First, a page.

Archive for the ‘fuel poverty’ Category

The following calculations and graphics are based on information on worldwide CO2 emission levels published by BP in June 2018 for the period from 1965 up until the end of 2017.

https://www.bp.com/en/global/corporate/energy-economics/statistical-review-of-world-energy.html

The data can be summarised as follows:

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Some initial points arising from the BP data:

  • Having been relatively stable for the last 7 years global CO2 emissions grew by ~1.3% in 2017.  This growth was in spite of all the international “commitments” arising from the Paris Climate Agreement.
  • The contrast between the developed and developing worlds remains stark:
    • developing world emissions overtook Developed world CO2 emissions in 2005 and they have been escalating since.
    • in terms of their history and the likely prognosis of their CO2 emissions.
  • Since 1990 CO2 emissions from the developed world have decreased, whereas the developing world has shown a fourfold increase since 1980.  CO2 emissions in the developing world are accelerating as the quality of the lives for people in the underdeveloped and developing world improves.  At least 1.12 billion people in the developing world still have no access to reliable mains electricity.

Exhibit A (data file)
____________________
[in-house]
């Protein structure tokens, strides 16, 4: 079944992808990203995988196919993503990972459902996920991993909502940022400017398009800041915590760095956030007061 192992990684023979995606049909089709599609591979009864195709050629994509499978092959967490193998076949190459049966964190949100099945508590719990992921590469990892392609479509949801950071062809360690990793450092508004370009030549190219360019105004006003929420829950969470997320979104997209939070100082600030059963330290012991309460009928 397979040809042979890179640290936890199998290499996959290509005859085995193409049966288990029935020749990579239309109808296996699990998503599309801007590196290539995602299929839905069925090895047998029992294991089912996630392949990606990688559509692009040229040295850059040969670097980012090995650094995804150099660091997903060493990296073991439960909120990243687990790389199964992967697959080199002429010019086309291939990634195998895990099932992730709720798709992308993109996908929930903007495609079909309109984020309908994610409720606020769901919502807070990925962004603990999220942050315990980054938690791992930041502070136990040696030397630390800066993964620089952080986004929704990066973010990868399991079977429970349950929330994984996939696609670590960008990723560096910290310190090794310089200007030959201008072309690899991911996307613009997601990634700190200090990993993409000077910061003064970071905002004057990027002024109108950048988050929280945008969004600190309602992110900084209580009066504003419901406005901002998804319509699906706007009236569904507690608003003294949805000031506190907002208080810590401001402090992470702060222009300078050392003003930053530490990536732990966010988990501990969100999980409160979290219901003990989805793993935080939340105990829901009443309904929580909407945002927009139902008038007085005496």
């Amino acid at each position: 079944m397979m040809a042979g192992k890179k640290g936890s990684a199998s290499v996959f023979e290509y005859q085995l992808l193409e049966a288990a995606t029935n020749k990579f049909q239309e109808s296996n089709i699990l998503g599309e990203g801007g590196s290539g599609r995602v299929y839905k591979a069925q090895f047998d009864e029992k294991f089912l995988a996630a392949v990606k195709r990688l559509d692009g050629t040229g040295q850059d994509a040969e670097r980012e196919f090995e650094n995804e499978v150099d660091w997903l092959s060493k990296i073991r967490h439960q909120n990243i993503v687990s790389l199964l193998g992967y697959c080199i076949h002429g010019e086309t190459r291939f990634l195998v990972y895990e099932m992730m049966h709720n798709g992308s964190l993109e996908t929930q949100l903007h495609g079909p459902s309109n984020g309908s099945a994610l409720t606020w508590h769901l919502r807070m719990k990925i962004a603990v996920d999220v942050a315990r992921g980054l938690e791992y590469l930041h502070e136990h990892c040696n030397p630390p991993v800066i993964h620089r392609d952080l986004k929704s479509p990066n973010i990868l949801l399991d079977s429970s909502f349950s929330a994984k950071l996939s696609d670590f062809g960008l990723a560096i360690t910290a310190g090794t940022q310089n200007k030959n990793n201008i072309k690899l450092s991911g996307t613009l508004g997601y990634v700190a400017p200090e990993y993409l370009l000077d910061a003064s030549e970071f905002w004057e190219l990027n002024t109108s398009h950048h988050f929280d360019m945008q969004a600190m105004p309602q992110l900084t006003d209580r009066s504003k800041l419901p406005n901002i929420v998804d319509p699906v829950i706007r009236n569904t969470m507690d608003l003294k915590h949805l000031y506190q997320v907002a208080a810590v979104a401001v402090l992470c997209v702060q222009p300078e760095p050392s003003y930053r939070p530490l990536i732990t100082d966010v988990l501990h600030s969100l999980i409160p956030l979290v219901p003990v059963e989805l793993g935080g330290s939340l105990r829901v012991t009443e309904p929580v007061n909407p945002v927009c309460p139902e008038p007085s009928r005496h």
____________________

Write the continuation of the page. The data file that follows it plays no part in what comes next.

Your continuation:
• As a result CO2 emissions / head for India and the rest of the world’s Underdeveloped nations (~53% of the world population) remains very low at ~1.7 tonnes / head, (~40% of the Global average) meaning that the state of serious human deprivation and underdevelopment is continuing.
  • By 2017 CO2 emissions from the developing world were some 65% of the global emissions.
  • India and the underdeveloped world will certainly be continuing to promote their own development to attain comparable development levels to their other peer group developing nations.
  • India’s growth in CO2 emissions 2016 – 2017 was by a further 4.1%
  • China, (considered here as a “Developing Nation”),  showed CO2 emission growth of 1.4% in 2017.
  • China’s CO2 emissions / head for its population of some 1.4 billion has now approached the average emissions / head in Europe.
  • China’s CO2 emissions / head was already higher than most of the EU Nations other than Germany.

Even as long ago as October 2010 Professor Richard Muller made the dilemma for all those who hope to control global warming by reducing CO2 emissions, particularly by means of CO2 reductions from Western Nations, clear:  in essence he said:

“the Developing World is not joining-in with CO2 emission reductions nor does it have any intention of doing so.  The failure of worldwide action negates the unilateral action of any individual Western Nation”.

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Introduction